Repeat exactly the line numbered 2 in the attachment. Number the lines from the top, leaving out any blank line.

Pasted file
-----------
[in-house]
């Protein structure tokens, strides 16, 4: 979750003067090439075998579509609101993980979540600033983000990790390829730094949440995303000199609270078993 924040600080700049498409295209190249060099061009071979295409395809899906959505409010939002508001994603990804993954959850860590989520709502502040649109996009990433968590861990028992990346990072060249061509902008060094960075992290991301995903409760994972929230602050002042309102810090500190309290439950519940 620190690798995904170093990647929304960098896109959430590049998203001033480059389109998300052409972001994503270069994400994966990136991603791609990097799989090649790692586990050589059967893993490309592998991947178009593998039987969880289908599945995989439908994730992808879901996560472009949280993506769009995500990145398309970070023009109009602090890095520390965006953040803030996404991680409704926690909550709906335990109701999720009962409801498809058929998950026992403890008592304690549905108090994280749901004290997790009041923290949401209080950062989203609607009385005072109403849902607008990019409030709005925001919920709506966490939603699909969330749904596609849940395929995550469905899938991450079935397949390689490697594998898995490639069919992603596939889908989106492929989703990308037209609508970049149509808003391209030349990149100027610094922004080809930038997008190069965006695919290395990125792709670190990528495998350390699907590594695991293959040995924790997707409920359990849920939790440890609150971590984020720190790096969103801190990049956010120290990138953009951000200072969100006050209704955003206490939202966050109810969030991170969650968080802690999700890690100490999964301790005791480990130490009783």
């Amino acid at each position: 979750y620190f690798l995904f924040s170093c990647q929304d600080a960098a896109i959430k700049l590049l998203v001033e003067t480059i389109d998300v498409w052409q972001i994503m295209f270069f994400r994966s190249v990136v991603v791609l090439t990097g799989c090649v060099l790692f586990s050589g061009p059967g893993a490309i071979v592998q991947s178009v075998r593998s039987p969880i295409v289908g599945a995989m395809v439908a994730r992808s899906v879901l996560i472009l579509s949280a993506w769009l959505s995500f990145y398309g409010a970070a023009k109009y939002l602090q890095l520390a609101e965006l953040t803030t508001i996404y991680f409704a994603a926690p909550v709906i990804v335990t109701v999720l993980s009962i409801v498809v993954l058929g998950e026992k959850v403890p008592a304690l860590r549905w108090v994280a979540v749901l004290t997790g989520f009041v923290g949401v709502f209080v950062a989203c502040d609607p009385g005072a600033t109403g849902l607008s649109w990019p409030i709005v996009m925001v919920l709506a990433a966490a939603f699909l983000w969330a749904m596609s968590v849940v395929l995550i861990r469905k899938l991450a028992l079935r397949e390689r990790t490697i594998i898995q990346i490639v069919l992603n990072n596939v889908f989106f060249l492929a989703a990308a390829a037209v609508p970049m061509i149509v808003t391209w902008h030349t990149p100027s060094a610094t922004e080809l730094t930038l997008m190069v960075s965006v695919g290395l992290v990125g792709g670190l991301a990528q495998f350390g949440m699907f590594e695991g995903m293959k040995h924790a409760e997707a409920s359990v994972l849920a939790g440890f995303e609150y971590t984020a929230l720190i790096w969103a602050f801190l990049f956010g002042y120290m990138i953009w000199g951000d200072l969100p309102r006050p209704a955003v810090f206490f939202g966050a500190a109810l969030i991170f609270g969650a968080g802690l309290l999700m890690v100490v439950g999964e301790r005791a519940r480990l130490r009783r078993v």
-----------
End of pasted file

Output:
């Protein structure tokens, strides 16, 4: 979750003067090439075998579509609101993980979540600033983000990790390829730094949440995303000199609270078993 924040600080700049498409295209190249060099061009071979295409395809899906959505409010939002508001994603990804993954959850860590989520709502502040649109996009990433968590861990028992990346990072060249061509902008060094960075992290991301995903409760994972929230602050002042309102810090500190309290439950519940 620190690798995904170093990647929304960098896109959430590049998203001033480059389109998300052409972001994503270069994400994966990136991603791609990097799989090649790692586990050589059967893993490309592998991947178009593998039987969880289908599945995989439908994730992808879901996560472009949280993506769009995500990145398309970070023009109009602090890095520390965006953040803030996404991680409704926690909550709906335990109701999720009962409801498809058929998950026992403890008592304690549905108090994280749901004290997790009041923290949401209080950062989203609607009385005072109403849902607008990019409030709005925001919920709506966490939603699909969330749904596609849940395929995550469905899938991450079935397949390689490697594998898995490639069919992603596939889908989106492929989703990308037209609508970049149509808003391209030349990149100027610094922004080809930038997008190069965006695919290395990125792709670190990528495998350390699907590594695991293959040995924790997707409920359990849920939790440890609150971590984020720190790096969103801190990049956010120290990138953009951000200072969100006050209704955003206490939202966050109810969030991170969650968080802690999700890690100490999964301790005791480990130490009783």